IMG_1929Trump sure seems anti-democratic, and that is a possible solution to save the welfare state from its most hysterical advocates and its abuse from group interests at the public trough. And, let us admit, that is precisely what modern conservatism is all about: saving the welfare state from the progressives and their insane prodigality. (Conservatives do talk about building down the welfare state, but that’s just their piety; it does not seem to be a real goal. Demonstrated preference tells us this.)

Since I’m not a conservative, you see why I dislike both political parties and the major factions within them. And why I don’t get on board with Trumpism.

I can find Trumpism funny, however. Why? Because modern ideologies are so incoherent that Trump serves as the cutter of Gordian Knots; he’s the Mule (as I’ve said any times); he’s the Loki figure. Whether this will save the welfare state, or bring it down faster, I do not know. While we wait to see what happens, Trump’s bizarre antics entertain.

He and we fiddle as the Empire burns.


yet another attempt at a coherent answer:

I run hot and cold on the word “capitalism.” The institutional system? Fine with it. Would want more of it. But the word itself is less than perfect. (Like capitalism itself!)

AdamSmithA “capitalist” is not an advocate of “capitalism.” When I see the word used that way I flinch. A capitalist is someone who invests capital, specifically someone for whom such investment is a major source of income. Not all that many people are really capitalists.

But “capitalism” seems inapt for a more profound reason: the major institutional features of the capitalist system are

  1. extensive private property holdings
  2. self-ownership in one’s actions, meaning, especially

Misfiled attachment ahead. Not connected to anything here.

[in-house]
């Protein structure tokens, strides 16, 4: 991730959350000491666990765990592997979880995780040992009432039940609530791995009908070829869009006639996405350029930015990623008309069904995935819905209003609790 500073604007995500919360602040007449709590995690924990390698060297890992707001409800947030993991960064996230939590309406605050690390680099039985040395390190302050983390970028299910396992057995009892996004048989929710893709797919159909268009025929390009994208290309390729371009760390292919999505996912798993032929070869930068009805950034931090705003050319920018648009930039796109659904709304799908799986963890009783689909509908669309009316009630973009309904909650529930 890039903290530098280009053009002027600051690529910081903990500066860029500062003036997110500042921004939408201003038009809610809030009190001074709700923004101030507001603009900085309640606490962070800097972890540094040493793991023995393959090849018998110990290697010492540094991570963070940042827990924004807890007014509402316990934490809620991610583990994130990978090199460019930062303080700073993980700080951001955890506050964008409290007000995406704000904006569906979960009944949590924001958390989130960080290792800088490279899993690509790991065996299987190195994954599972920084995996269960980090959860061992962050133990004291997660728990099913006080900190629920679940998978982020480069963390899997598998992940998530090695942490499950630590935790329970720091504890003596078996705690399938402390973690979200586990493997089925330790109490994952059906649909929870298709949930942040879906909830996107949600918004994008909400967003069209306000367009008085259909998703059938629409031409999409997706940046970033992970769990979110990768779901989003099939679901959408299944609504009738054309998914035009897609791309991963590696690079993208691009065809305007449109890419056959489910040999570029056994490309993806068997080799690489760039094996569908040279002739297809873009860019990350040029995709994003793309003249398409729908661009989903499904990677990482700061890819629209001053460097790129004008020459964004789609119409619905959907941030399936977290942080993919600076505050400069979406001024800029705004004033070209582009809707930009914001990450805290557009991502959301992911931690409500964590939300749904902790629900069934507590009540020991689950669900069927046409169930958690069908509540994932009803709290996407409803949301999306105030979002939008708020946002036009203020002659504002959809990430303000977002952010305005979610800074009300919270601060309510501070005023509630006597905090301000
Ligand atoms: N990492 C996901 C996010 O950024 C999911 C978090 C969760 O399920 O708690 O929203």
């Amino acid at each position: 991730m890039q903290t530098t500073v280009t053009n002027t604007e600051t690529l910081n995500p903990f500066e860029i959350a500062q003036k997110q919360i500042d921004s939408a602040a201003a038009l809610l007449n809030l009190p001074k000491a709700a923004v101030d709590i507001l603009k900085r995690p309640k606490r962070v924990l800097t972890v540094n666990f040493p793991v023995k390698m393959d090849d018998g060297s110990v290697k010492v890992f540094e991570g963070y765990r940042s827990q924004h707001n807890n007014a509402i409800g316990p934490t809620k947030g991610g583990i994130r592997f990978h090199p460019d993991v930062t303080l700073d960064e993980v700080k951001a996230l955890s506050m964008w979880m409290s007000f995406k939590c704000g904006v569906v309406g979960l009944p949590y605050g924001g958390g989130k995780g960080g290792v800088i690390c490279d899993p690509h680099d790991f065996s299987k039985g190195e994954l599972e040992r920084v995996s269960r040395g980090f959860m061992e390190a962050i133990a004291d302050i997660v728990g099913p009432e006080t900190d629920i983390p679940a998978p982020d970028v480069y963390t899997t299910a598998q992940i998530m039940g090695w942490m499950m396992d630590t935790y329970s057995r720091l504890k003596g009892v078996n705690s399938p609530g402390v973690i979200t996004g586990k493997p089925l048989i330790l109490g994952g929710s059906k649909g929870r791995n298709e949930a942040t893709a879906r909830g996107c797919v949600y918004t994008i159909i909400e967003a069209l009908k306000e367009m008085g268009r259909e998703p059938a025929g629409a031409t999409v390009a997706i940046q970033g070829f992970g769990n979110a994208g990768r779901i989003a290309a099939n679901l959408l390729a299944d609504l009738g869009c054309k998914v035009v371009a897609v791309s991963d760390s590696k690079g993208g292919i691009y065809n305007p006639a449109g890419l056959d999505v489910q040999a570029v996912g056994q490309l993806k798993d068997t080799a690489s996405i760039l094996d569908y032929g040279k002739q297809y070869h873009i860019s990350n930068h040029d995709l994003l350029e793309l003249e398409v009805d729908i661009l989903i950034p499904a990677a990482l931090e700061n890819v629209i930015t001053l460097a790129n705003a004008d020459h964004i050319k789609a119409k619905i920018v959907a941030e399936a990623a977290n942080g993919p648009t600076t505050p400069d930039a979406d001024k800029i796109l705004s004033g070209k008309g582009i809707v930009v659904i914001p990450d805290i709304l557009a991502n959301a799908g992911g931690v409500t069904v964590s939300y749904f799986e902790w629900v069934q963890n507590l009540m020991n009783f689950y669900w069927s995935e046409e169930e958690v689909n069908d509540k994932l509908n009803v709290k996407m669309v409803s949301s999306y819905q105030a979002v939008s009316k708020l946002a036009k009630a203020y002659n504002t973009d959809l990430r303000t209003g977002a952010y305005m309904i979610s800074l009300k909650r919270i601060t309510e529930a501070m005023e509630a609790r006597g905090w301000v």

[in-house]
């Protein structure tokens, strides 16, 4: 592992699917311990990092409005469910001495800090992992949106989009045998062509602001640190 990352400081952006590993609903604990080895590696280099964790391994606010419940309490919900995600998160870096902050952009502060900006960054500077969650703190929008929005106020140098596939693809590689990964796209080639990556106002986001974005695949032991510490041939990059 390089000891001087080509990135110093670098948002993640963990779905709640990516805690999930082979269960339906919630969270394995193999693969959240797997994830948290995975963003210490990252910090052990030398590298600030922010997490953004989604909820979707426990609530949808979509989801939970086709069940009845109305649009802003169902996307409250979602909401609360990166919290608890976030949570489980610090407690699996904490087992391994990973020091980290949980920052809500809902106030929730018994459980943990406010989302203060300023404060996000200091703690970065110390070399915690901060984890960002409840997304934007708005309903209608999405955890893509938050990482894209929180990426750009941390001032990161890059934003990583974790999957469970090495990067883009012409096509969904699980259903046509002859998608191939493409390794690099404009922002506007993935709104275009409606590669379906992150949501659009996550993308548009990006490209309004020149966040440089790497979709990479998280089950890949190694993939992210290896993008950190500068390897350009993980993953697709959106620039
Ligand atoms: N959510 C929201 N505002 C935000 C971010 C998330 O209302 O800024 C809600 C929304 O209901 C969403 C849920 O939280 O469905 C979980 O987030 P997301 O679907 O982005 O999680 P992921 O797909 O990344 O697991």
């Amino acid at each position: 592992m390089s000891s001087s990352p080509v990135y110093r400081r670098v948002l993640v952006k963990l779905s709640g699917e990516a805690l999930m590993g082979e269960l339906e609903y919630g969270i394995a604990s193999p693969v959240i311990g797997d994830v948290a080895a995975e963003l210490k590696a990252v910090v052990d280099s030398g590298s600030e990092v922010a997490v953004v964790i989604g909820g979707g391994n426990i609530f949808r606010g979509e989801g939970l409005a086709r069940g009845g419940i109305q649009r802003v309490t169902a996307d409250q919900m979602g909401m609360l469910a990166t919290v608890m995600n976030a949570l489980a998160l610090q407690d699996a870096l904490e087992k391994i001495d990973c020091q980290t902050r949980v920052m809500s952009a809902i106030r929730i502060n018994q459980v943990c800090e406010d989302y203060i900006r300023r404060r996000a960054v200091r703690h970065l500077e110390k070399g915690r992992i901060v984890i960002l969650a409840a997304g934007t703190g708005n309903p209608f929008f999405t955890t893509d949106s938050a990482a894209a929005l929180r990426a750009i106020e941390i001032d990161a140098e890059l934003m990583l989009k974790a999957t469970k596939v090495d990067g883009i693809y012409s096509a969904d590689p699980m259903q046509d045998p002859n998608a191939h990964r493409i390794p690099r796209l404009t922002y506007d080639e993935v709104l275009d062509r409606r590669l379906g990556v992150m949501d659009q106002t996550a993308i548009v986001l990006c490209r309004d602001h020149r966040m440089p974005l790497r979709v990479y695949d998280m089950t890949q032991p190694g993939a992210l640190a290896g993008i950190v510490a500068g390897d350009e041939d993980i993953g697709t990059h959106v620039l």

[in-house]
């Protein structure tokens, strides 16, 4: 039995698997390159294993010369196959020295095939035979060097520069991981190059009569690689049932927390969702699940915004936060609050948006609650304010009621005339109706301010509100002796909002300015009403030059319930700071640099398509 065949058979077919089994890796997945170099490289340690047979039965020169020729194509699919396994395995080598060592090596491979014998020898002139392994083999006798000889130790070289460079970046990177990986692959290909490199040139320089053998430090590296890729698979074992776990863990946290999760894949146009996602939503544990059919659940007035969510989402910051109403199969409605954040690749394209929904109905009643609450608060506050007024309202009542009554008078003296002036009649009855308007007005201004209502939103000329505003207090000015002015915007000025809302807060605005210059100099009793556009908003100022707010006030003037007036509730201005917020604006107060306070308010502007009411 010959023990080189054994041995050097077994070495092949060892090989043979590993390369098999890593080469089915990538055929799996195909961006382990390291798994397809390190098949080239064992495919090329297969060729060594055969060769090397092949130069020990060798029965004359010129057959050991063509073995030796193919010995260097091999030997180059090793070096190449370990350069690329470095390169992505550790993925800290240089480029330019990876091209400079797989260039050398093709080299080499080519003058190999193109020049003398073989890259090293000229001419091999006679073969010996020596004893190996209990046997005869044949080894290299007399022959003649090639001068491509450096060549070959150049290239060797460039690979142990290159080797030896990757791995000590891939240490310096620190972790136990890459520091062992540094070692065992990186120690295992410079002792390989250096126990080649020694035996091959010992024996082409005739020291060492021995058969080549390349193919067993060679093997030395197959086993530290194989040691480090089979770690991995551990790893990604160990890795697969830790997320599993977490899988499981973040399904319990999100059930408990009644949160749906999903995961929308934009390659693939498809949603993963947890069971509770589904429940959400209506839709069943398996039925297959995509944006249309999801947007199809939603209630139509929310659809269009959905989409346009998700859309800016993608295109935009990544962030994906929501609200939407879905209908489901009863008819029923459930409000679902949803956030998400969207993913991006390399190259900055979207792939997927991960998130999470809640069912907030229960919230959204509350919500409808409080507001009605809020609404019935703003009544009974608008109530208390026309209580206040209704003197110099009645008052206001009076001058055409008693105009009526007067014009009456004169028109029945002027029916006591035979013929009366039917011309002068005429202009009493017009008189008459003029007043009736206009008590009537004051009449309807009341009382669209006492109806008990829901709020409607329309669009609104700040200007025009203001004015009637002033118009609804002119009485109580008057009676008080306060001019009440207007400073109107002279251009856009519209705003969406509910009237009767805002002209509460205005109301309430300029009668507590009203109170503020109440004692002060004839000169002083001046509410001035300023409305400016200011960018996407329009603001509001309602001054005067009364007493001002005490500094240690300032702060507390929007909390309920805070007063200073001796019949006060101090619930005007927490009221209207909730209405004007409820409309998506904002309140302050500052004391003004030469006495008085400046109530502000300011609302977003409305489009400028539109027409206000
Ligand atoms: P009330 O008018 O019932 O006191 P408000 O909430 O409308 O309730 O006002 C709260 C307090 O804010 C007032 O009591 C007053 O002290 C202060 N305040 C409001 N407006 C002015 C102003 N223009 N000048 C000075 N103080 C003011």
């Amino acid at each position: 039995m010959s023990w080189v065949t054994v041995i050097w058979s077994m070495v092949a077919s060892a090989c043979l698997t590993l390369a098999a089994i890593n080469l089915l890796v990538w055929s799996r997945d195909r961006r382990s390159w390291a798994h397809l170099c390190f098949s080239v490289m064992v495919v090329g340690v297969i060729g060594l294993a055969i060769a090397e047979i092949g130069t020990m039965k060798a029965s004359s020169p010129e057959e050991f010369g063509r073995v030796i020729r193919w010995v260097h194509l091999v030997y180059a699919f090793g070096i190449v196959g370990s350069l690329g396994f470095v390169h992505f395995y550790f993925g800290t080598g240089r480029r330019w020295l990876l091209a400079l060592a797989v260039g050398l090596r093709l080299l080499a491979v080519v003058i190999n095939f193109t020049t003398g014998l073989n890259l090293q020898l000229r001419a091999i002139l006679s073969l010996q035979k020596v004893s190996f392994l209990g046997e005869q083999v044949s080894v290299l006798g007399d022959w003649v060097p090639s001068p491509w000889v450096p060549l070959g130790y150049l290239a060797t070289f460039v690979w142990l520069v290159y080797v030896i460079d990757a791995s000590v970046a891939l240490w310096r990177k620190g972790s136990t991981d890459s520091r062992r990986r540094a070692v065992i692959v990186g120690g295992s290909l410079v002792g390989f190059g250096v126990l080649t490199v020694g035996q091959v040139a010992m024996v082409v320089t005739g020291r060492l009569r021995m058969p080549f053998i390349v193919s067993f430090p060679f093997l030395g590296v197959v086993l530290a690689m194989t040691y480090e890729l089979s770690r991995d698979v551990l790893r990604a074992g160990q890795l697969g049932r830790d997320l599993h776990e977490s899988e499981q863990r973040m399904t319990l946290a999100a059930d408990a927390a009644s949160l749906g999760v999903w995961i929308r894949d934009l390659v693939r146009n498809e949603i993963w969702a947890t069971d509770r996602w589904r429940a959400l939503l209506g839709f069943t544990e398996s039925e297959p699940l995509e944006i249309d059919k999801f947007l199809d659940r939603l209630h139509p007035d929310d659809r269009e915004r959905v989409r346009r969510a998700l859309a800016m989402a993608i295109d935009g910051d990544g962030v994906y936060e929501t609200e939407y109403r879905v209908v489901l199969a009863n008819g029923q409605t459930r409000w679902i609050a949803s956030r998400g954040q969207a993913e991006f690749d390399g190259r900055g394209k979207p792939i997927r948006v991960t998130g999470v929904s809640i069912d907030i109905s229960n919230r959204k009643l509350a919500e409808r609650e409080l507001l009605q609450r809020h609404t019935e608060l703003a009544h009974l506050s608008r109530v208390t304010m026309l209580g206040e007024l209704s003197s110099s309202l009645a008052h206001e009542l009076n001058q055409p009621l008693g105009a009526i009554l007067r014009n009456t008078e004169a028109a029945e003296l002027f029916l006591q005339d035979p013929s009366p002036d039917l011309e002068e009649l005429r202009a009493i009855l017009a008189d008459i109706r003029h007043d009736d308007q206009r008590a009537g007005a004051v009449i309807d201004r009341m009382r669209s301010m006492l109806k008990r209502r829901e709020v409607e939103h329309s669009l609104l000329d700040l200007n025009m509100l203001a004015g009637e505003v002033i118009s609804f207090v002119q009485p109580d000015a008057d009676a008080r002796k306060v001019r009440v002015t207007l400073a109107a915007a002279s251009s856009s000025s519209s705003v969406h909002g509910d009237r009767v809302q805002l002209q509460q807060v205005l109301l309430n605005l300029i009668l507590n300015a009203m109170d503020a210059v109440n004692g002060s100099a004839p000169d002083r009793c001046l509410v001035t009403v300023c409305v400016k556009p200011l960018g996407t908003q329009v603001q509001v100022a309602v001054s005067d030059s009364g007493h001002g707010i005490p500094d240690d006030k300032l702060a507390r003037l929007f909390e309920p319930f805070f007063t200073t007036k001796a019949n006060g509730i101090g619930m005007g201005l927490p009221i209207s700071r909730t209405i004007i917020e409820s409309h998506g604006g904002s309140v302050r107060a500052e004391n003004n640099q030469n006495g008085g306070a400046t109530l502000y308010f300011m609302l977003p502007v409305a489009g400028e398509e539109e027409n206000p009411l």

3. free labor (not “free” in terms of price or fantasy, of course)
  4. free trade (unencumbered by prohibitions, regulations, etc)
  5. private markets in capital goods

Now, that last point might justify the term. It’s a profound concept that most people have no idea about. Even economists have balled it up.

But we traditionally note three factors of production: land, labor, and capital. And yet, when we use the word capitalism we identify the lack of criminal and governmental interference in the management of these factors by only one factor. That’s prejudicial. It’s rather lame.

There are huge demarcation problems associated with the word, too.

The economists of France and Britain began developing the science of the study of this set of institutions with the critique of a particular form of government policy, which Adam Smith called “mercantilism.” That’s a good term, an apt term, since it refers to the close relationship between some merchants and the State. It seems an apt moniker for the policy.

Under mercantilism, governments favors some over others, engages in various forms of protectionist trade restriction policies, and generally tries to keep production within a nation rather than outsource it (“free international trade” being the thing established, well-connected merchants most fear) while aiming to increase the supply of money (in the early cases, gold and silver) within the boundaries of a nation, and especially into the coffers of the king.

But mercantilism is not a bad term for what we have today, in many ways. Sure, international trade has been encouraged — but in a rather regulated way. The amount of regulations in America and Europe is astounding. The secular trend regarding this has been growth. And this hardly seems very “capitalistic,” if you mean it in the robust sense. And it certainly favors some capitalists and entrepreneurs and managers over their competitors, immediate and possible.

And yes, this feature makes a difference. The general effect of government regulation of markets — what Mises called “interventionism” and what Pareto called “restrictionism,” but which everybody else calls progressivism, fascism, democratic socialism, or the Administrative State — is to favor established business over upstarts. This is known. There is no real way around this. Current trends in hollowing out the upper-working class economy is largely a result of mechanization in combination with the suppression of small business by the regulatory state.*